Saturday, August 21, 2010

The Big Burn

It's about the great fire of 1910, that destroyed over 3 million acres of forest in Washington, Idaho and Montana. I started it a while back and just finished it tonight on the last leg of this week's business trip - a flight from Minneapolis to Spokane.

The great fire started out as many (as in thousands) of smaller lightning-induced fires. Then, on August 20th, 1910, a weather system brought hurricane-force winds through, and the many small fires exploded into one humongous, baddass fire.

By accident, I finished the book one hundred years to the day after the "blowup". I closed the book, sat back in my seat, turned off the reading light, and looked out the window of the plane into the darkness below, also accidentally flying a hundred years to the day exactly over where hell on earth had raged and 85 lives had been lost and countless thousands more changed forever, and it was kinda powerful.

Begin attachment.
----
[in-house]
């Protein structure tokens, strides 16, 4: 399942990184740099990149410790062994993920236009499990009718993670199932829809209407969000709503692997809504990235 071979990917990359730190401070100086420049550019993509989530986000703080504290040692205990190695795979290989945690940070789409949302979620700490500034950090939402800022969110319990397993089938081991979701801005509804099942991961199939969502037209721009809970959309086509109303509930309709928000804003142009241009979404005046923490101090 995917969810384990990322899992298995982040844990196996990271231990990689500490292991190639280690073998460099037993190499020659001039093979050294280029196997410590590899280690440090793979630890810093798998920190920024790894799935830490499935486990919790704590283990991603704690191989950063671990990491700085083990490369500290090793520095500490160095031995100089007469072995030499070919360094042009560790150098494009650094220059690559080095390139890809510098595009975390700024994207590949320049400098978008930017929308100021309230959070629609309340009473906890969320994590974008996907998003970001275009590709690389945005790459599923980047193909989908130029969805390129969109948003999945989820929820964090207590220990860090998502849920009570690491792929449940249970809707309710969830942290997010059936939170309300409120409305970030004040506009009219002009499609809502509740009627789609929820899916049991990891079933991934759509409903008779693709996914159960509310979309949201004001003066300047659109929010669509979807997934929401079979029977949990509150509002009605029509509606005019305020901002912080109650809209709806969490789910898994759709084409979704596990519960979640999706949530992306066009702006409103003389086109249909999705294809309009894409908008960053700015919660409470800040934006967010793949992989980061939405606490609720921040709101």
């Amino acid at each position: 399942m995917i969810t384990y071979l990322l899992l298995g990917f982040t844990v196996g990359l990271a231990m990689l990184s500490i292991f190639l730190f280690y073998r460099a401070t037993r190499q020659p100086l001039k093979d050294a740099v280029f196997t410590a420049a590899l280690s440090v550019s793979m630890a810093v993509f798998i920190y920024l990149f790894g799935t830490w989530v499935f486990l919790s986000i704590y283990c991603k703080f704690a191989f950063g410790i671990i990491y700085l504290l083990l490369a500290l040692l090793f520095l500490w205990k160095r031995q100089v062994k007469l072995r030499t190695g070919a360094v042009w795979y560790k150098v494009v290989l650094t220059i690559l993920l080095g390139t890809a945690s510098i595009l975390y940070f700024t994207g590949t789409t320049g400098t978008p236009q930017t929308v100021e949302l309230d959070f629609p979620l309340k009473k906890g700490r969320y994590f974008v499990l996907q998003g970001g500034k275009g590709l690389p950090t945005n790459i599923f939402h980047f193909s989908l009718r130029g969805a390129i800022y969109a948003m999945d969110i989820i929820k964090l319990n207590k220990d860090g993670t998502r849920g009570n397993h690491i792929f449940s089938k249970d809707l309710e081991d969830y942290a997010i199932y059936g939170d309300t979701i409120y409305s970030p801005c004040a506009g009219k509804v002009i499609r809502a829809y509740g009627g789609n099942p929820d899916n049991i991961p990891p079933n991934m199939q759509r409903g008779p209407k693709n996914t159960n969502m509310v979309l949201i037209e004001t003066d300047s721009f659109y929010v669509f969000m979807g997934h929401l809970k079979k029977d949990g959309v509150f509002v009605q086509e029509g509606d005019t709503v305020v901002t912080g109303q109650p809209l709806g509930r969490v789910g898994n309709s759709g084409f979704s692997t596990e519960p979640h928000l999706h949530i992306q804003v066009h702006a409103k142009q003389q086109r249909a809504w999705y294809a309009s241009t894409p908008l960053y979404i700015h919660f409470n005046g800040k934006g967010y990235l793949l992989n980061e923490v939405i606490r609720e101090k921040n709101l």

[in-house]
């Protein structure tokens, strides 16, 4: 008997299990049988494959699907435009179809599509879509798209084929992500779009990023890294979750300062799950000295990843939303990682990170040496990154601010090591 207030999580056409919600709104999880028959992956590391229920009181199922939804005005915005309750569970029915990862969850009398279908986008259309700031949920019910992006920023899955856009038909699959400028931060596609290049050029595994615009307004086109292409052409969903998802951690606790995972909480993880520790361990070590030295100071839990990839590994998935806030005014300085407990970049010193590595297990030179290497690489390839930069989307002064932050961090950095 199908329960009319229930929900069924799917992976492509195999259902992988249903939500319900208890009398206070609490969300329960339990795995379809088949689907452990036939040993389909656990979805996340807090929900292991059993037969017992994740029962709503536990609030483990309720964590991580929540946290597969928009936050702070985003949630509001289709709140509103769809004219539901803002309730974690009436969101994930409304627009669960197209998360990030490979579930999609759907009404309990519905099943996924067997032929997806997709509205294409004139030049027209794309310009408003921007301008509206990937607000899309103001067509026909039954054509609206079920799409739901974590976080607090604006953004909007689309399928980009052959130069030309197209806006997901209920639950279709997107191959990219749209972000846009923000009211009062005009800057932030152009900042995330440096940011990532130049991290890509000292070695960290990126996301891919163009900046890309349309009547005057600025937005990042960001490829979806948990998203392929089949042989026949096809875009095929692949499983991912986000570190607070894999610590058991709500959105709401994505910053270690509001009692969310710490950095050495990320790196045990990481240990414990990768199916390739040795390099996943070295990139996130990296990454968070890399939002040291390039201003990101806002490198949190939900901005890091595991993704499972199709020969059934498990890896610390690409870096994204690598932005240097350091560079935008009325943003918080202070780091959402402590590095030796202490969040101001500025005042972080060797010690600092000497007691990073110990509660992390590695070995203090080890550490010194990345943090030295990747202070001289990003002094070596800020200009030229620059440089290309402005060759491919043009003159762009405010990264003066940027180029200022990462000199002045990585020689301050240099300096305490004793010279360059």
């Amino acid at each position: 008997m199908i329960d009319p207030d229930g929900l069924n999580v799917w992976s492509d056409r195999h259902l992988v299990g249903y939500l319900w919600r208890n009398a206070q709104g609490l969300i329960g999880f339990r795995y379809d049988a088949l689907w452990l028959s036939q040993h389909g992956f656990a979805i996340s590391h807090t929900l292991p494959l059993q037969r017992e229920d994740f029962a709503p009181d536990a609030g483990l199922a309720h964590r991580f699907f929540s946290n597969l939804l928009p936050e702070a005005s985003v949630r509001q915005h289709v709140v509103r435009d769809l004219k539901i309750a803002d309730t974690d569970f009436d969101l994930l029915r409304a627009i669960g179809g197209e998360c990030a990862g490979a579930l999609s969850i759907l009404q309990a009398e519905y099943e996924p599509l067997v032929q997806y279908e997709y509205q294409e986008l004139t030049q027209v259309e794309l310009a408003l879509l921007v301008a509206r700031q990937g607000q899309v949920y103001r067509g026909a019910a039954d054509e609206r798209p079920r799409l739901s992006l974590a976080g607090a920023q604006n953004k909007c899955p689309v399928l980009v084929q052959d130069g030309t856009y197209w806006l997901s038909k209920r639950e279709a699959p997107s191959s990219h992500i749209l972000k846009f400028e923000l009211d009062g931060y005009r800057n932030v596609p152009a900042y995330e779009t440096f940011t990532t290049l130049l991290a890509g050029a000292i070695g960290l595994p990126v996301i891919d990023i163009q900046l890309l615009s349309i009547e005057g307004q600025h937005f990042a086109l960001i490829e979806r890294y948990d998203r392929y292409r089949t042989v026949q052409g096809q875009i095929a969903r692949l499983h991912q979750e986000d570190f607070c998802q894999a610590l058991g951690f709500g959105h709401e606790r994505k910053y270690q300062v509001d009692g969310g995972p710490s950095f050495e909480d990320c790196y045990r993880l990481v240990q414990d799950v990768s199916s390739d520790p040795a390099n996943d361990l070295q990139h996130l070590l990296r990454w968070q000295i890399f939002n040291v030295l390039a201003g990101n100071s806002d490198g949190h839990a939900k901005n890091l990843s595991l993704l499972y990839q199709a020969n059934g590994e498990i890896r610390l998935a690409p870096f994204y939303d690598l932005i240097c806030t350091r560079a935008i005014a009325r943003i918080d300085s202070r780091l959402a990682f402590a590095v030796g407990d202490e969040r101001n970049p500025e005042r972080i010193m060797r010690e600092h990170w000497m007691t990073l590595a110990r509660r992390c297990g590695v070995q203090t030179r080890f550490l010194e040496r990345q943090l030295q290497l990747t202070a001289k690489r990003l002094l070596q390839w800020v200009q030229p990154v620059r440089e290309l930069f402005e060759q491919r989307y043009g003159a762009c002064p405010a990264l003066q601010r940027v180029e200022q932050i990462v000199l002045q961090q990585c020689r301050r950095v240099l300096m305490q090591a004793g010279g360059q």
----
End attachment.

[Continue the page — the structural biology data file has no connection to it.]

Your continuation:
But the book was at least as much if not more about Teddy Roosevelt and Gifford Pinchot and the creation of the National Forest System. And in this, my summer of awakening to the wonders of the Coeur d'Alene and St. Joe National Forests that are right outside our back doors, The Big Burn also added a whole new level of perception and wonder to the frame of mind I'll be carrying with me on my next trip in.

So yeah, I'd recommend the book.


lazyeye72 said...

I've been wanting to read that book. We honored the day with our annual family Hiawatha ride with a stop at the Wallace Huckleberry festival. Cool to be there wondering what that firestorm must have been like. Wish I had read it before.

Pat S said...

lazyeye, that's way cool that you guys were in the Silver Valley on this historic weekend. I'm sure that there's no way you could be there and not pick up a sense of what the event meant to the area. I'm jealous.

One goal I have is to get over and visit the Pulaski Trail. Sure looks cool.